It seemed to me that I now saw the Star Maker in two aspects: as the spirit?s particular creative mood that had given rise to me, the cosmos; and also, most dreadfully, as something incomparably greater than creativity, namely as the eternally achieved perfection of the absolute spirit. Barren, barren and trivial are these words. But not barren the experience.
Servants of darkness had no lasting joy in their service. In all of them the will for darkness was a perversion of the will for the light. In all but a few maniacs the satisfaction of the will for darkness was at all times countered by a revulsion which the unhappy spirit either dared not confess even to itself, or else rejected as cowardly and evil.
The great struggle of our age was brewing One antagonist appeared as the will to dare for the sake of the new, the longed for, the reasonable and joyful, world, in which every man and woman may have scope to live fully, and live in service of mankind. The other seemed essentially the myopic fear of the unknown; or was it more sinister? Was it the cunning will for private mastery, which fomented for its own ends the archaic, reason-hating, and vindictive, passion of the tribe.
Thus it was that America sank further and further into Americanism. Vast wealth and industry, and also brilliant invention, were concentrated upon puerile ends. In particular the whole of American life was organized around the cult of the powerful individual, that phantom ideal which Europe herself had only begun to outgrow in her last phase. Those Americans who wholly failed to realize this ideal, who remained at the bottom of the social ladder, either consoled themselves with hopes for the future, or stole symbolical satisfaction by identifying themselves with some popular star, or gloated upon their American citizenship, and applauded the arrogant foreign policy of their government. Those who achieved power were satisfied so long as they could merely retain it, and advertise it uncritically in the conventionally self-assertive manners.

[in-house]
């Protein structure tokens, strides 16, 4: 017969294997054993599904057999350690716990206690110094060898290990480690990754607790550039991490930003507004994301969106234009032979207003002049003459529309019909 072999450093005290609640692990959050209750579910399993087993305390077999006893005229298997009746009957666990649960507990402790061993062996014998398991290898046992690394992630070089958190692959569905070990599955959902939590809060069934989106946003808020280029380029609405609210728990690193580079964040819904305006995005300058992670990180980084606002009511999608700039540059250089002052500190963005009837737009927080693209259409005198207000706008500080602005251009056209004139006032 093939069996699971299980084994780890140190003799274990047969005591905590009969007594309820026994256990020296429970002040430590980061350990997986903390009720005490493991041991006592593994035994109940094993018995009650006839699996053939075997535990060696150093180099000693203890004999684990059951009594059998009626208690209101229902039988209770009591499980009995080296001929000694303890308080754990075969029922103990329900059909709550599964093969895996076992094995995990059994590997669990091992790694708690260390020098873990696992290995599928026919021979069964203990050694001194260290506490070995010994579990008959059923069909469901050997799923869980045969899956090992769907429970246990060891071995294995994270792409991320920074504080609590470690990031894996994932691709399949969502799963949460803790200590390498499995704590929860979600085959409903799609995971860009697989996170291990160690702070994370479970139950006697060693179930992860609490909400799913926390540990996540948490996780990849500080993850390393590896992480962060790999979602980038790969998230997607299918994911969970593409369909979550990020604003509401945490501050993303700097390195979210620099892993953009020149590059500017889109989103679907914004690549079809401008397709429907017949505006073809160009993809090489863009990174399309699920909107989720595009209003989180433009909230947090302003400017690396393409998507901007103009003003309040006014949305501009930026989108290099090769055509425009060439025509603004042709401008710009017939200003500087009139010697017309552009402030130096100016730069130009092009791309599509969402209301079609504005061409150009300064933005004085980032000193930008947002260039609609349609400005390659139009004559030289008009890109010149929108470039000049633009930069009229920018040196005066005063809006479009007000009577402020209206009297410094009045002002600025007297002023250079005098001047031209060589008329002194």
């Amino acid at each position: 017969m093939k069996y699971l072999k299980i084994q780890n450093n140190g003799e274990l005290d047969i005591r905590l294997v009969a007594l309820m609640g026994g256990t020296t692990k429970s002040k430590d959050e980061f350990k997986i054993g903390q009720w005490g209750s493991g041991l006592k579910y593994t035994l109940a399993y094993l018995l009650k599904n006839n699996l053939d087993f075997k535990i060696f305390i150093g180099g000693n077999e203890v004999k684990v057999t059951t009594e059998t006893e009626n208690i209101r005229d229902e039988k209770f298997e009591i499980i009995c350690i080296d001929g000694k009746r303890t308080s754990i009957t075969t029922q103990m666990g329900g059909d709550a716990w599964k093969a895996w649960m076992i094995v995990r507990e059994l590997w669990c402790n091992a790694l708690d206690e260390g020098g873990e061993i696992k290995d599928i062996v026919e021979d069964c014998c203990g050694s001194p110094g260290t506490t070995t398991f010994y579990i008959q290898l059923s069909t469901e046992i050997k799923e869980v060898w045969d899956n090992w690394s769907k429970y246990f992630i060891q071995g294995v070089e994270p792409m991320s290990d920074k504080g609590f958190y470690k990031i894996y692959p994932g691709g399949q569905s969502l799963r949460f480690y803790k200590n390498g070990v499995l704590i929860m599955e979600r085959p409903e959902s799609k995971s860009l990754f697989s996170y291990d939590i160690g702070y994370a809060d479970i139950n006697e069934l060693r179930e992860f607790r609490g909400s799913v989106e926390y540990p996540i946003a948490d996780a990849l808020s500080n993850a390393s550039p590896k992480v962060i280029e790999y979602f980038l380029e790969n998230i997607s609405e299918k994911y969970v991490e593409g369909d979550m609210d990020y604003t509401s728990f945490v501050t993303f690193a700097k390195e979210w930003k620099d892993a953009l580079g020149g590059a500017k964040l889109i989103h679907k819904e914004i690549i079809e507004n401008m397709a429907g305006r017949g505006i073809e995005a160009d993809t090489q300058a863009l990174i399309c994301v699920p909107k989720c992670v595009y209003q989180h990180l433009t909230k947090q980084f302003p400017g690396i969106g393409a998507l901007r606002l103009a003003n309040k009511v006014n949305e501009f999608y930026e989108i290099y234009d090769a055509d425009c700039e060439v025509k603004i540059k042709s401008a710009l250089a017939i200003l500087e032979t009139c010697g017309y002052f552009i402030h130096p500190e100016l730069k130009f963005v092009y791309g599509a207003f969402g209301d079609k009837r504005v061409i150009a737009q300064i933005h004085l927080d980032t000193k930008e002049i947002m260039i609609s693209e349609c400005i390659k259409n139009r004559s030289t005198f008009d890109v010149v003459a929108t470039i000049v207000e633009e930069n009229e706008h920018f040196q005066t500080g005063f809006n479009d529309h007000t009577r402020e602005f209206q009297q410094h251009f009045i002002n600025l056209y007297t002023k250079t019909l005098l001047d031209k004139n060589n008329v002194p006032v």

You can imagine that it is not easy to describe this modern vision of the nature of things in any manner intelligible to those who have not our advantages. There is much in this vision which will remind you of your mystics; yet between them and us there is far more difference than similarity, in respect both of the matter and the manner of our thought. For while they are confident that the cosmos is perfect, we are sure only that it is very beautiful. While they pass to their conclusion without the aid of intellect, we have used that staff every step of the way. Thus, even when in respect of conclusions we agree with your mystics rather than your plodding intellectuals, in respect of method we applaud most your intellectuals; for they scorned to deceive themselves with comfortable fantasies.